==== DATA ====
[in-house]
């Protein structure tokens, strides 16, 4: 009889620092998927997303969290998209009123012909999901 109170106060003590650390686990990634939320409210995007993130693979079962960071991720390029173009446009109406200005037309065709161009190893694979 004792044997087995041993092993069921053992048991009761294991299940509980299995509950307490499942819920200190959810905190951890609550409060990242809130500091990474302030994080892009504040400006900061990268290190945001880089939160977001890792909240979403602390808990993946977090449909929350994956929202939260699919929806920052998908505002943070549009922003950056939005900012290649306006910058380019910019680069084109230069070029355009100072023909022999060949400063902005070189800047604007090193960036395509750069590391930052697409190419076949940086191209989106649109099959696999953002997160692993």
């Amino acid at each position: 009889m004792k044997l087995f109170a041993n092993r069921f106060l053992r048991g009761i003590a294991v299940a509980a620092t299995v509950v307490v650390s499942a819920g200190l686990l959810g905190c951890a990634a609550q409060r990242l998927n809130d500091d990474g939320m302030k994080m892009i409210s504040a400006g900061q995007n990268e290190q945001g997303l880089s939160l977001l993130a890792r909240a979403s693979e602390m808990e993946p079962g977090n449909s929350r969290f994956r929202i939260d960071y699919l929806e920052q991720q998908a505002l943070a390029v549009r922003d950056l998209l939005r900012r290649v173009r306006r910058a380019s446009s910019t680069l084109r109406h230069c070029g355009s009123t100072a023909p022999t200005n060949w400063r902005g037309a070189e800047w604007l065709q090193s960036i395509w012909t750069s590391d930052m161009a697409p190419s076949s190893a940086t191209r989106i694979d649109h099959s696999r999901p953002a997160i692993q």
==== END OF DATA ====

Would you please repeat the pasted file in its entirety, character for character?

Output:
[in-house]
């Protein structure tokens, strides 16, 4: 009889620092998927997303969290998209009123012909999901 109170106060003590650390686990990634939320409210995007993130693979079962960071991720390029173009446009109406200005037309065709161009190893694979 004792044997087995041993092993069921053992048991009761294991299940509980299995509950307490499942819920200190959810905190951890609550409060990242809130500091990474302030994080892009504040400006900061990268290190945001880089939160977001890792909240979403602390808990993946977090449909929350994956929202939260699919929806920052998908505002943070549009922003950056939005900012290649306006910058380019910019680069084109230069070029355009100072023909022999060949400063902005070189800047604007090193960036395509750069590391930052697409190419076949940086191209989106649109099959696999953002997160692993």
């Amino acid at each position: 009889m004792k044997l087995f109170a041993n092993r069921f106060l053992r048991g009761i003590a294991v299940a509980a620092t299995v509950v307490v650390s499942a819920g200190l686990l959810g905190c951890a990634a609550q409060r990242l998927n809130d500091d990474g939320m302030k994080m892009i409210s504040a400006g900061q995007n990268e290190q945001g997303l880089s939160l977001l993130a890792r909240a979403s693979e602390m808990e993946p079962g977090n449909s929350r969290f994956r929202i939260d960071y699919l929806e920052q991720q998908a505002l943070a390029v549009r922003d950056l998209l939005r900012r290649v173009r306006r910058a380019s446009s910019t680069l084109r109406h230069c070029g355009s009123t100072a023909p022999t200005n060949w400063r902005g037309a070189e800047w604007l065709q090193s960036i395509w012909t750069s590391d930052m161009a697409p190419s076949s190893a940086t191209r989106i694979d649109h099959s696999r999901p953002a997160i692993q």